My husband was absolutely convinced after we saw the atrocious Earthsea miniseries on the SciFi Channel that I needed to read all of Ursula LeGuin's Earthsea Cycle books for myself. I was skeptical after the sheer awfulness of the miniseries, but after completing the first two novels in the Cycle (A Wizard of Earthsea and The Tombs of Atuan), I was beyond eager to get to the original conclusion of the Earthsea Cycle (which has since been added to): The Farthest Shore.
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::: Ged and Arren Hit the Road, er, Sea :::
The Farthest Shore begins back with the figure who seems most central to LeGuin's Earthsea: the wizard Ged, who we find is now Archmage, the chief wizard and head of the school for wizards on the Isle of Roke. A visitor has arrived: Arren, the Prince of Enlad, who was sent by his father with a report that magic is gone from many of the lands surrounding Roke, with no explanation. Ged and the other Masters of Roke meet to determine what the best course of action might be, but Ged has already made up his mind; he will take Arren and go out to seek what is causing the lack of magic.
Arren has offered his services to Ged in whatever way they can be used, and seems to hope that there might be some talent he has, as he is a descendant of one of the most famous mages in history. Ged, however, seems to have other plans, and he and Arren take his boat, the Lookfar (which played a prominent role in A Wizard of Earthsea) sailing ever farther away from Roke. Each stop finds sorcerers who have lost their magic, people who have turned to drugs, and despair everywhere they go.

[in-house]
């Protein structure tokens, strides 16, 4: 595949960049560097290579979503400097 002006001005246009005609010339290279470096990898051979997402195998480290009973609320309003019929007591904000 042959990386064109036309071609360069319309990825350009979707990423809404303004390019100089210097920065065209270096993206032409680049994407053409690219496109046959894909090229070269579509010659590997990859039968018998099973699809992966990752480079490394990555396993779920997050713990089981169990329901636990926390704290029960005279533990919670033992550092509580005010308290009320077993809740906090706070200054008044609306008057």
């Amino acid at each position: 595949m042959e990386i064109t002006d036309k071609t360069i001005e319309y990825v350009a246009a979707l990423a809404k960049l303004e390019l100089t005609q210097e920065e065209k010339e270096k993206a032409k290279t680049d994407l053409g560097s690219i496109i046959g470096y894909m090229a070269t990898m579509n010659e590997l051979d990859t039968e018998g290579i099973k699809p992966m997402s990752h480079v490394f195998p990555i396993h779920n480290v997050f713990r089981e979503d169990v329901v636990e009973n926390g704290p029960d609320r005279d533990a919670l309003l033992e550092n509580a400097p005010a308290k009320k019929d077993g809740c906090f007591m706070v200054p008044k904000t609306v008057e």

Eventually, Arren and Ged meet up with a raft people, who live their entire lives on rafts in the middle of the ocean. It is there that the dragon Orm Ebbar enlists Ged's help with the evil he is searching for, and Ged and Arren set off to see if they can somehow restore magic to Earthsea.
::: It's Got a Quest, an Old Hero, a Young "Apprentice"... :::
One of the things that makes LeGuin so good at what she does is that she can take a common story idea and still find a way to make it fresh and interesting. While sci-fi and fantasy fans will recognize similar plotlines in her novels to other stories, the world of Earthsea and LeGuin's treatment of it are unique.
LeGuin uses the wise wizard/untried prince relationship to its advantage, leaving the reader wondering what possible reason Ged could have for bringing Arren along with him on this quest. From their first meeting on Roke, Arren develops a sort of hero worship of Ged. When they are attacked after being sold out by a former sorcerer, Arren's first thought it to grab their money and run, drawing the intruders after him to divert them from Ged. Even Ged's introspective silences when the two are on the Lookfar (which brings to mind the long stints at sea in A Wizard of Earthsea) do nothing to dissuade Arren's adoration.
If I found one fault with The Farthest Shore, it's that LeGuin wasn't quite as crafty with some of her plot developments as I think she was trying to be. It was apparent fairly early on what Arren's eventual role was going to be, even if the final resolution of the loss of magic was less obvious.
The Farthest Shore had everything that fans of the Earthsea Cycle could have wanted in an ending, resolving most of the situations from the first two novels, while still leaving enough room for the series to continue, which LeGuin did with Tehanu and The Other Wind.
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